Nearly half a million people in Texas are expected to need government help after heavy flooding in Houston caused by Hurricane Harvey. President Trump has said Washington is ready to support relief efforts.
US President Donald Trump said at a press conference on Monday that the recovery process for Houston will be a "long and difficult road" following massive flooding caused by Hurricane Harvey.
"There's probably never been anything like this," Trump said about Hurricane Harvey, adding that the federal government is ready to support storm relief efforts despite talk of a possible government shutdown.
"The rebuilding will begin and in the end it will be something special," he told reporters.
Hurricane Harvey is the first major natural disaster to take place during Trump's presidency. He is expected to visit the impact zone in Texas with First Lady Melania Trump on Tuesday.
The rain and floods have been blamed for at least six deaths as floodwaters rushed into neighborhoods, turning roads and highways in America's fourth-largest city into rivers.
Houston Mayor Sylvester Turner said at a press conference on Monday evening that 1,000 people had been rescued by police over the last eight hours, bringing the total number of people rescued to 3,052.
Earlier in the day, Trump issued a federal disaster declaration for the neighboring state of Louisiana, authorizing the Federal Emergency Management Agency (FEMA) to coordinate disaster relief efforts there and ensuring federal funds to cover protective measures.
While Houston experienced a break in the rain on Monday morning, heavy rainfall was expected to return later in the day and into Tuesday.
Authorities in the coastal La Porte and Shoreacres regions of the state, outside of Houston, issued a chemical leak warning on Monday evening.
The La Porte Fire Department said in a statement that it was working on a chemical leak from a ruptured pipeline in the area. They advised anyone nearby to remain indoors.
There was no immediate information on what type of chemical substance was leaked.
Thousands in need of aid
US emergency officials on Monday said they would strive to deliver federal help to Texas, with more than 450,000 people thought likely to seek assistance for possible replacement of property and other disaster-related aid.
FEMA director Brock Long said tens of thousands would be in need of temporary homes, with the flooding caused by Hurricane Harvey expected to worsen.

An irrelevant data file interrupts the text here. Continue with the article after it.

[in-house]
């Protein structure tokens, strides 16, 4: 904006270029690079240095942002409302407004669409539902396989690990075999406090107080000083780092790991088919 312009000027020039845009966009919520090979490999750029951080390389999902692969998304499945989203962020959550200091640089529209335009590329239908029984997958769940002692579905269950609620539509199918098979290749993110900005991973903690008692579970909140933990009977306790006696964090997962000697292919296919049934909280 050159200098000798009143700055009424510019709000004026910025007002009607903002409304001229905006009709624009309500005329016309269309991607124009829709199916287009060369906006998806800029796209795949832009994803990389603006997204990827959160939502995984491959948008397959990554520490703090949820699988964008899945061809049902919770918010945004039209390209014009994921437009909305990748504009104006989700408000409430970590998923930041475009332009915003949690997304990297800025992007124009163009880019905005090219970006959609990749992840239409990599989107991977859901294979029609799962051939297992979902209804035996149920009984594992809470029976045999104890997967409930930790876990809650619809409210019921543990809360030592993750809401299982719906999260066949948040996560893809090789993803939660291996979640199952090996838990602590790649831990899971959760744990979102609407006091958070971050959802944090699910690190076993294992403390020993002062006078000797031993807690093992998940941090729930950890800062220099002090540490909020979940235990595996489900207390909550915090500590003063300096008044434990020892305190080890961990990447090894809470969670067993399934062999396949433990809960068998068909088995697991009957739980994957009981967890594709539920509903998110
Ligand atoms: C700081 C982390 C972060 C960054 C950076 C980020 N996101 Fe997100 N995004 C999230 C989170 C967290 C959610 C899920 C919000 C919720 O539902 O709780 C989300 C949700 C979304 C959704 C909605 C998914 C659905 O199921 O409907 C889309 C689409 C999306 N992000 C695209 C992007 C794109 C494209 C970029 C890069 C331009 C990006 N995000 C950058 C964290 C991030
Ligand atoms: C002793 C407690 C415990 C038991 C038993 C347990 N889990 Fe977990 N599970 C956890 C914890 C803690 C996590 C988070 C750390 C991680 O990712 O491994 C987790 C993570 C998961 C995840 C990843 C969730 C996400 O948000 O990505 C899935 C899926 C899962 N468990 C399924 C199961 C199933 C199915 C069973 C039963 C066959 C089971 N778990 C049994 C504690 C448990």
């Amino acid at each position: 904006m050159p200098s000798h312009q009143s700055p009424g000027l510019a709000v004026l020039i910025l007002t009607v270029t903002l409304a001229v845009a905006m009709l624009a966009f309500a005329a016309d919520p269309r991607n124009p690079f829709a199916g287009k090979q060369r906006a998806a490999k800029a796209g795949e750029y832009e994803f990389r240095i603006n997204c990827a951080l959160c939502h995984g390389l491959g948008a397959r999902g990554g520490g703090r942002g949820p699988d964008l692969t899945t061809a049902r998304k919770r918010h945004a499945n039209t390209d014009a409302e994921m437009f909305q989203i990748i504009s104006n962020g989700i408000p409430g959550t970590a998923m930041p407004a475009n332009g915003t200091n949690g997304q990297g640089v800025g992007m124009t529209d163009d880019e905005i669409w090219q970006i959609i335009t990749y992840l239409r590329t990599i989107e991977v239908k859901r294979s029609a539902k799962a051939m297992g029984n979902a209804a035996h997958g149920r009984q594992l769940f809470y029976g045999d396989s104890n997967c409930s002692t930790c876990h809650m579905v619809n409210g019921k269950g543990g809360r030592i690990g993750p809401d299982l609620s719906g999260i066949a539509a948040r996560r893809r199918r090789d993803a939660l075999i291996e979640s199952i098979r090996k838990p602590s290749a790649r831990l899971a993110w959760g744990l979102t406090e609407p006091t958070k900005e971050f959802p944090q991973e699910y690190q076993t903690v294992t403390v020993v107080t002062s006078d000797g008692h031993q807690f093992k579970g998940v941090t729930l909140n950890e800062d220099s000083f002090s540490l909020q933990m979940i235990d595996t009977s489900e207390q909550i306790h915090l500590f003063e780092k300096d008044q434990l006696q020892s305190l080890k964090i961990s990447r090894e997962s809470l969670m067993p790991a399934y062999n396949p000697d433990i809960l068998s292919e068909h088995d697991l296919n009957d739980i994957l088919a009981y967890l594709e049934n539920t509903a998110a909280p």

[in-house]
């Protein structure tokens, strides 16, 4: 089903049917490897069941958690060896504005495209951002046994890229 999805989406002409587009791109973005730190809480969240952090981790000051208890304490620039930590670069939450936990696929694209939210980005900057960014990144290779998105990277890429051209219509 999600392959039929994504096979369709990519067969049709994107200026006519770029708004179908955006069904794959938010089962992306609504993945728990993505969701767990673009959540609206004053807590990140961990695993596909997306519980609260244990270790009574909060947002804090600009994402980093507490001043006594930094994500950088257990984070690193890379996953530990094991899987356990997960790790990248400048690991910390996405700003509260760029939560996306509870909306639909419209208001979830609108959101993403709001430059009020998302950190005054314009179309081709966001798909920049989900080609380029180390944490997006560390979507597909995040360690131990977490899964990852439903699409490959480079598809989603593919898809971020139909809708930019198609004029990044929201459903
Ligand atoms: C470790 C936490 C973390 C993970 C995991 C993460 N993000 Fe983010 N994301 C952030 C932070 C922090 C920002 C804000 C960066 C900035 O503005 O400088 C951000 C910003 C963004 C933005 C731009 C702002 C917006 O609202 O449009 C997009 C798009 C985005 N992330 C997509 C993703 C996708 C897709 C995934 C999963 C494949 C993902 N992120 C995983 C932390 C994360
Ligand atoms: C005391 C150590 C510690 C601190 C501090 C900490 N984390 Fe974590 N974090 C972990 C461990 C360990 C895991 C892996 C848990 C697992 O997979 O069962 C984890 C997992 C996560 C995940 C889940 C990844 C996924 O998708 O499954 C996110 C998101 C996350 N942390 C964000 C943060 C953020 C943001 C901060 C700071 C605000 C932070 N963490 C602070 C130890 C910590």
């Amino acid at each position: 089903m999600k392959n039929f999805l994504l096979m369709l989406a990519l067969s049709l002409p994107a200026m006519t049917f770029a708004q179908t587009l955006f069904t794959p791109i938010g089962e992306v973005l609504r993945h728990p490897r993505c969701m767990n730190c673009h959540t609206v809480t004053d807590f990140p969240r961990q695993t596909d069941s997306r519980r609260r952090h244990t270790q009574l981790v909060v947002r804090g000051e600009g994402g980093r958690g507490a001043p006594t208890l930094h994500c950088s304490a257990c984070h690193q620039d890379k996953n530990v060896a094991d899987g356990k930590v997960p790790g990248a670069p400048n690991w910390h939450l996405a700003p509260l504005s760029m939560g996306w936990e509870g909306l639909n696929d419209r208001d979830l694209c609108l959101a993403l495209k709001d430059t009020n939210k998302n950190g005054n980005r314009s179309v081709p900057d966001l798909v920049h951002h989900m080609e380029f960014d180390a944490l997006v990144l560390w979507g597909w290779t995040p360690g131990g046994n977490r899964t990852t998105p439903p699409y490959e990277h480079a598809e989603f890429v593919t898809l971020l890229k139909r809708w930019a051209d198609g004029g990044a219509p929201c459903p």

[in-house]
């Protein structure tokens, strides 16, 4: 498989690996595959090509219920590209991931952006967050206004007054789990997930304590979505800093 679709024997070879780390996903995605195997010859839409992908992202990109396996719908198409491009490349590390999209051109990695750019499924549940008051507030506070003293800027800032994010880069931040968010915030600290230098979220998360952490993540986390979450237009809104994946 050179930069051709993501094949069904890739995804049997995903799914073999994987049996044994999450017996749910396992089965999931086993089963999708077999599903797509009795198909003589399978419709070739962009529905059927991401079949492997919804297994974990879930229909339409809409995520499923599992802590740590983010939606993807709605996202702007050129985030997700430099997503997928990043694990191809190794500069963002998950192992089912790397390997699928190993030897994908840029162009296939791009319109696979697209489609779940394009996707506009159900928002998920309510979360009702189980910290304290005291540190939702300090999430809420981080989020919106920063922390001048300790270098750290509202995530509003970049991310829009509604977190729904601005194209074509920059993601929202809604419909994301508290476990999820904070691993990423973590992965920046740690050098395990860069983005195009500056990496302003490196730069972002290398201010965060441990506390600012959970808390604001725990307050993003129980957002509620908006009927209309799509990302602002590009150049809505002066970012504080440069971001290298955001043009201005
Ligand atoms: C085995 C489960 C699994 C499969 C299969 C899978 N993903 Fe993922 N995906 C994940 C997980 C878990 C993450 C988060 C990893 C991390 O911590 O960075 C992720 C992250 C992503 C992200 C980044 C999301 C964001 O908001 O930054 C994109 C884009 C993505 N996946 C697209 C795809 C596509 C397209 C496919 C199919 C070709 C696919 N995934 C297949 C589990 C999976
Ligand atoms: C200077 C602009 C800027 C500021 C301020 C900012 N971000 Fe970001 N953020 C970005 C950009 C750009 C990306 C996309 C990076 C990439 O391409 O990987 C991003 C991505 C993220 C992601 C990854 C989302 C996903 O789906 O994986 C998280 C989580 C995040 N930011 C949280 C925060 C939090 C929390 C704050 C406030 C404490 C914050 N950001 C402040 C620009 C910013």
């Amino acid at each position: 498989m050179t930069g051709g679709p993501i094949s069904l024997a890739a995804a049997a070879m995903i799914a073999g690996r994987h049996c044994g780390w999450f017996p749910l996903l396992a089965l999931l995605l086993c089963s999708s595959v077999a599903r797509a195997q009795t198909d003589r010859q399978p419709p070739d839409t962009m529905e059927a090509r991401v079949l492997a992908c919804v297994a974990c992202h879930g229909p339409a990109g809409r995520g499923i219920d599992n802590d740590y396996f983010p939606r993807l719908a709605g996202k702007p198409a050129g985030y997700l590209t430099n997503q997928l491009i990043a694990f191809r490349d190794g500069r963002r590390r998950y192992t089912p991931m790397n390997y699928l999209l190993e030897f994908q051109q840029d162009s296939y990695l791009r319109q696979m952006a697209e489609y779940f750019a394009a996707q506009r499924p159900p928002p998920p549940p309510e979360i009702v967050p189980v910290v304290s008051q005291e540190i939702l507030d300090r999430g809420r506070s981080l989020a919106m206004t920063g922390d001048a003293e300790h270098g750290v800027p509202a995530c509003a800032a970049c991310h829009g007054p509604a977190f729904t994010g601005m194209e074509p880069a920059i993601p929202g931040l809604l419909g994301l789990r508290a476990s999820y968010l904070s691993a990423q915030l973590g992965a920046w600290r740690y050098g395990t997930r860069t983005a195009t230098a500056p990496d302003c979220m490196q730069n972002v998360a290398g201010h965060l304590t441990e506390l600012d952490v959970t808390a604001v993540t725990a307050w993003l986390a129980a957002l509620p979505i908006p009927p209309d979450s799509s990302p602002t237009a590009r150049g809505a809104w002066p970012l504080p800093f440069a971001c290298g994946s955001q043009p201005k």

"We're anticipating over 30,000 people being placed in shelters temporarily to basically stabilize the situation and provide for their care," said Long.
"This is a landmark event. We have not seen an event like this. You could not dream this forecast up. You couldn't draw this situation up."
Citizens urged to help
FEMA administrator Long has urged members of the public to get involved in dealing with the emergency, stressing that the government alone would be unable to address the scale of the disaster. Rising floodwater drove many to escape to their roofs or to move to higher ground, with officials struggling to keep up with constant calls for help.
Rescuers were said to be giving priority to life-or-death situations.
Texas Governor Greg Abbott said he would call up an additional 1,000 National Guard troops, with 3,000 already deployed in the state. In an effort to prevent even more severe flooding of downtown areas in Houston, the Army Corps of Engineers released water from nearby reservoirs, over fears that they would overflow.
Before the storm, residents of Houston were given mixed signals on whether to evacuate, with the Texas governor and the Houston mayor advising different courses of action.
While Abbot had urged people to flee the hurricane's path, Mayor Sylvester Turner urged drivers to stay off the road and issued no citywide evacuation order.
Turner defended his decision, saying his decision included not knowing where Hurricane Harvey was headed, and the "crazy" logistics of evacuating a city of 2.3 million people within a couple of days.
The slow-moving storm is set to dump up to 20 more inches (51 centimeters) of rain over the next few days as Harvey moves out of Texas and into Louisiana, the National Weather Service (NWS) said Monday. Over 30 inches (76 centimeters) have already fallen in some areas of Texas.
The forecast means that the flooding will get worse in the days ahead and that the floodwaters will be slow to recede once the storm is over, the NWS said.
Harvey hit land as a Category 4 hurricane late on Friday some 30 miles (48 kilometers) northeast of the city of Corpus Christi. It has since been downgraded to a tropical storm.